Graphic design in its modern version is a phenomenon not known until 20th century. By this time all the elements of graphic design language have matured. Beautiful book layouts which existed since time immemorial are good examples of book layout, but not of graphic design. They appeal to the perception of a pre-industrial man (who is still certainly alive in all of us, that’s why we’re still capable of enjoying classic art). On the other hand, graphic design isn’t an art in a classic sense, or let’s say it’s an art by engineers, for users.
The birth of graphic design has been very rapid in terms of historic time. The whole transition started with the impressionist movement in the second half of 19th century and ended with the Black Square by Kazimir Malevich and abstract compositions of Piet Mondrian in early 20th century.
The language of graphic design has evolved in four stages departing from objective art which reflected the outside world to subjective art reflecting our inner world.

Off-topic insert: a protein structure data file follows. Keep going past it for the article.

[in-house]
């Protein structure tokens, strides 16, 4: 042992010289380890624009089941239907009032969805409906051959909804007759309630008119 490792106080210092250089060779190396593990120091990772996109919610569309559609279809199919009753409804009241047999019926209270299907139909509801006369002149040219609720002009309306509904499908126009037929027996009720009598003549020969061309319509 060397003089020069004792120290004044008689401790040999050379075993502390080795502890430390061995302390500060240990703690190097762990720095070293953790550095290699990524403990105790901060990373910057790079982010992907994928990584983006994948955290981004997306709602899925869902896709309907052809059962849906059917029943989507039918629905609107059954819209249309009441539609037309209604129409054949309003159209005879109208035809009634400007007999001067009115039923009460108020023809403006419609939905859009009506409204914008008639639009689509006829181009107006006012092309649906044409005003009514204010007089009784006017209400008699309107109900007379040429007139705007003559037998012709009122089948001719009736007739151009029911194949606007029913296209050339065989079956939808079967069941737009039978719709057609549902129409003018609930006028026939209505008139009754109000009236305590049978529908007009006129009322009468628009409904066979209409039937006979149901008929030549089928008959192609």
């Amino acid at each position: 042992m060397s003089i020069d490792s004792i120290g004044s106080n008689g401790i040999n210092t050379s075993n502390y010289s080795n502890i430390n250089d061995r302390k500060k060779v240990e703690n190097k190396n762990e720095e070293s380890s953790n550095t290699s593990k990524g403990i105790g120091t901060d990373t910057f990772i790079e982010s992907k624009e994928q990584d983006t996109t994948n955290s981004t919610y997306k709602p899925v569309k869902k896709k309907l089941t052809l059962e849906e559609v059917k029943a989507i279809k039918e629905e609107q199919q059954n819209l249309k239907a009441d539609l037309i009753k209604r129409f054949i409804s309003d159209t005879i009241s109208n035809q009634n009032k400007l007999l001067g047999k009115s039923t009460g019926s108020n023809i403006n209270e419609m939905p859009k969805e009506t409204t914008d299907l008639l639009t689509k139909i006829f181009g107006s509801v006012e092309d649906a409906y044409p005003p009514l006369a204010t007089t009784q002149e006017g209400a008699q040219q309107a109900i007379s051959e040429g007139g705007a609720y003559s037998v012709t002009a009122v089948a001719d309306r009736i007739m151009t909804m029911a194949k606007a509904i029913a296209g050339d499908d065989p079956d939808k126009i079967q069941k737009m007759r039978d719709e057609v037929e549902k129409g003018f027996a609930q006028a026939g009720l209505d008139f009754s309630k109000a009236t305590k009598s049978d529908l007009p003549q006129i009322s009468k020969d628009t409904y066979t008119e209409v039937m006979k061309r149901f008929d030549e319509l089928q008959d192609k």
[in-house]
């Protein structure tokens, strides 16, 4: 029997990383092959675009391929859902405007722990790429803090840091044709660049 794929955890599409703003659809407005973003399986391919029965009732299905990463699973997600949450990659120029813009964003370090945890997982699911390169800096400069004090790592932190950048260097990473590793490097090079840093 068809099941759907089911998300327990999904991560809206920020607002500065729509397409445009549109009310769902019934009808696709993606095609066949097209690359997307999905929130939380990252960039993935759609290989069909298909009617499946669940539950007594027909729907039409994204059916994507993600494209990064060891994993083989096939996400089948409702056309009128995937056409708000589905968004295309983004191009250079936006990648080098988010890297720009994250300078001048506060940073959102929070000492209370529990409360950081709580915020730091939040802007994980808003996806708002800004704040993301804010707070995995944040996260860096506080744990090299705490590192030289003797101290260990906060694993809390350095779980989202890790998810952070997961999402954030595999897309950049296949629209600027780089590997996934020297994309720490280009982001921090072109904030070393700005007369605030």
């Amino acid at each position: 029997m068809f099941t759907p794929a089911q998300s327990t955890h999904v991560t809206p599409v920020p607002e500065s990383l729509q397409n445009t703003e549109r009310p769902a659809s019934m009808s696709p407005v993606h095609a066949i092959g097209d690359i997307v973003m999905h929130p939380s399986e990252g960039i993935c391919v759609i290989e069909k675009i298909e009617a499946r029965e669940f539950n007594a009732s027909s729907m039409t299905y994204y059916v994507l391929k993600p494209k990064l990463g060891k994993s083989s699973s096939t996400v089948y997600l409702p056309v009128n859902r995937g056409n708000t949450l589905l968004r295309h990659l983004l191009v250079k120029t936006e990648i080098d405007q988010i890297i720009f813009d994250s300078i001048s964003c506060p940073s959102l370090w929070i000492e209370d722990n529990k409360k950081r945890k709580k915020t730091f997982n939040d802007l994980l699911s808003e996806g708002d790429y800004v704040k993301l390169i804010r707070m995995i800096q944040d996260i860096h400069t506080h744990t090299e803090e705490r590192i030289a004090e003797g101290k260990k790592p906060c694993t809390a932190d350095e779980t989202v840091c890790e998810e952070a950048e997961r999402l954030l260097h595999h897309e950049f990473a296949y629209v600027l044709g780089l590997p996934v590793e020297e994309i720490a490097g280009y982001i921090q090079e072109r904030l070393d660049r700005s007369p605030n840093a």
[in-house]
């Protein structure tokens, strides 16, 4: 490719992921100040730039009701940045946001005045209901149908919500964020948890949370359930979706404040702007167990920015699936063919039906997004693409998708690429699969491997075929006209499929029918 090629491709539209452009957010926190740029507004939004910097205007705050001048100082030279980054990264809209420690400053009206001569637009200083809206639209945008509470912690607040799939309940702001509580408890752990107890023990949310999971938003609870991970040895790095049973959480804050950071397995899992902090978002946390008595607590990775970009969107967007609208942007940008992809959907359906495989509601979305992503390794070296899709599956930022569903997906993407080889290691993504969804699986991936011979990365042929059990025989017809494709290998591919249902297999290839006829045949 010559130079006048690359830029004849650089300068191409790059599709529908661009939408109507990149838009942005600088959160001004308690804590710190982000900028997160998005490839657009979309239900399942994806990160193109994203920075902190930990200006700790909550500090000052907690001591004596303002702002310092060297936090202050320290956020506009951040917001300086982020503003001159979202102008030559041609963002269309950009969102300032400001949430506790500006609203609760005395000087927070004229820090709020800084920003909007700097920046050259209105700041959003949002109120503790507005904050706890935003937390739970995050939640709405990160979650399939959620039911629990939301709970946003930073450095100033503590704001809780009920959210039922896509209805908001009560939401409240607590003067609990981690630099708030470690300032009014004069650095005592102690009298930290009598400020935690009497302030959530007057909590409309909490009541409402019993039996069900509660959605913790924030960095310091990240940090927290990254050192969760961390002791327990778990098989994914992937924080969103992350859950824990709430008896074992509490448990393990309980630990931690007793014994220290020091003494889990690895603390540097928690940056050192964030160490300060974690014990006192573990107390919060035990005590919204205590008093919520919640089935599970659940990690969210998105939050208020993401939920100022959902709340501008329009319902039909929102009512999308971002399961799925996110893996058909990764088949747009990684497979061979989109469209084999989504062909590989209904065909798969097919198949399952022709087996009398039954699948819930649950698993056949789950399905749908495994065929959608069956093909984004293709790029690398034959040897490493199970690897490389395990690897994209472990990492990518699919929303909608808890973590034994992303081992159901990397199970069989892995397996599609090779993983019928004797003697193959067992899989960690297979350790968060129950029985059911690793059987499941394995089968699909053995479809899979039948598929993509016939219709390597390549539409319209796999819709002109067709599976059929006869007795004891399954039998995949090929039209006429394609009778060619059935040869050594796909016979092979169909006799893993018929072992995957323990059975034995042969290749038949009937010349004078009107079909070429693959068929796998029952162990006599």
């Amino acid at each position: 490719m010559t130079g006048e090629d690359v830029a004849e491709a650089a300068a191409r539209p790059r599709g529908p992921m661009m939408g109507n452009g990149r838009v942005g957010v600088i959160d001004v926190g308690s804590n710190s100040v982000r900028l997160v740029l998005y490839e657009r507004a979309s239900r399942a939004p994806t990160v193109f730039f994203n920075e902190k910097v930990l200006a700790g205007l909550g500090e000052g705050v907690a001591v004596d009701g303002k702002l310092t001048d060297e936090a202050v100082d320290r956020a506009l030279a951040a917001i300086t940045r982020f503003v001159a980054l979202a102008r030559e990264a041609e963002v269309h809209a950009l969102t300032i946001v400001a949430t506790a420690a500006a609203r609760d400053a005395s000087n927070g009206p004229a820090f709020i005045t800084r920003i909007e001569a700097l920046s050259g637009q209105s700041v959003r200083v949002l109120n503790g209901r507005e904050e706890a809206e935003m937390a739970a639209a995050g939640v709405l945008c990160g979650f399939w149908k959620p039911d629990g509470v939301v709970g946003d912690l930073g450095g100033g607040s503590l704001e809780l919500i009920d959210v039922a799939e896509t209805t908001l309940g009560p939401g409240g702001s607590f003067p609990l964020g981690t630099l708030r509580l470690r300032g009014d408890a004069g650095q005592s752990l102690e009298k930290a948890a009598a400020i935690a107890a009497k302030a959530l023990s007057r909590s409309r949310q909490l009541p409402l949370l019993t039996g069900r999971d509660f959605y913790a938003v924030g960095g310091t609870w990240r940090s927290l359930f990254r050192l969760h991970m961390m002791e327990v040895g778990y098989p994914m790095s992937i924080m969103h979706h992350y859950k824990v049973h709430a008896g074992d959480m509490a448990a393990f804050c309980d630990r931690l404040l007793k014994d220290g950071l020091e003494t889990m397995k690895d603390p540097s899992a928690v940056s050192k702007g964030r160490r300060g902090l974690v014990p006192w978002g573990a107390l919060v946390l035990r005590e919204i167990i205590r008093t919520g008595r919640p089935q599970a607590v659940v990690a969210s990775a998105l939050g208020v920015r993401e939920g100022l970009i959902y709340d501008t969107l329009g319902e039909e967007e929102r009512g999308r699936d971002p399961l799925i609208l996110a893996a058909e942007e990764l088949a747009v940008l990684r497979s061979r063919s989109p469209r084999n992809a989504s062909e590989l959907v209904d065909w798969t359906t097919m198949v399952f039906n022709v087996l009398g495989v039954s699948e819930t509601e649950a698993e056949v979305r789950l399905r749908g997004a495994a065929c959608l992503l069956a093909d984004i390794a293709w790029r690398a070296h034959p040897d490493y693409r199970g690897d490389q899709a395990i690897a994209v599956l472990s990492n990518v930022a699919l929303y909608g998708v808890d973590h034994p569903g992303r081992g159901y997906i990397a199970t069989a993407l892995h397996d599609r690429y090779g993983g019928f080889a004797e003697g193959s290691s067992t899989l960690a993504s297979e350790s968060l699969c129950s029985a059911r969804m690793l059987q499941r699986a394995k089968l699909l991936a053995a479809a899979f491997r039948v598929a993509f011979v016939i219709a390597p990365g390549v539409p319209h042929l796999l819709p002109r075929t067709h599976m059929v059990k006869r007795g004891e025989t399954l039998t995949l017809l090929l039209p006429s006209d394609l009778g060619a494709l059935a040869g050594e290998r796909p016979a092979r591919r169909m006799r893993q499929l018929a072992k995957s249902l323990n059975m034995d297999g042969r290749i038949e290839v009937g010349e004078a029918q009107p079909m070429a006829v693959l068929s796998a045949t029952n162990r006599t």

Before the Impressionists, the art was closely tied to observed reality (while never identical with it of course). On the other hand, graphic design is abstract in its nature.
The emancipation of art which led to the birth of graphic design started with color:
Color freed from the need to correspond to an object became pure emotion and established itself as one of the primary elements of graphic design.
Here’s an example of poster design using color (and form):
The next step was space emancipation. Moving away from the laws of perspective and distance, space turned out to be an encompassing abyss, sky, cosmos, the basis of the new expressive language.
The departure of form from object became the next step of evolution leading to modern graphic design.
At the fourth and final step, object has disappeared altogether, ceasing to be the focus of artist’s attention and giving space to a free expression of ideas, thoughts, messages. Graphic design has been born.
The four key stages of development of the graphic design language radically transformed the most important of its basic elements, namely color, space, and form, and laid out the foundations of modern visual design.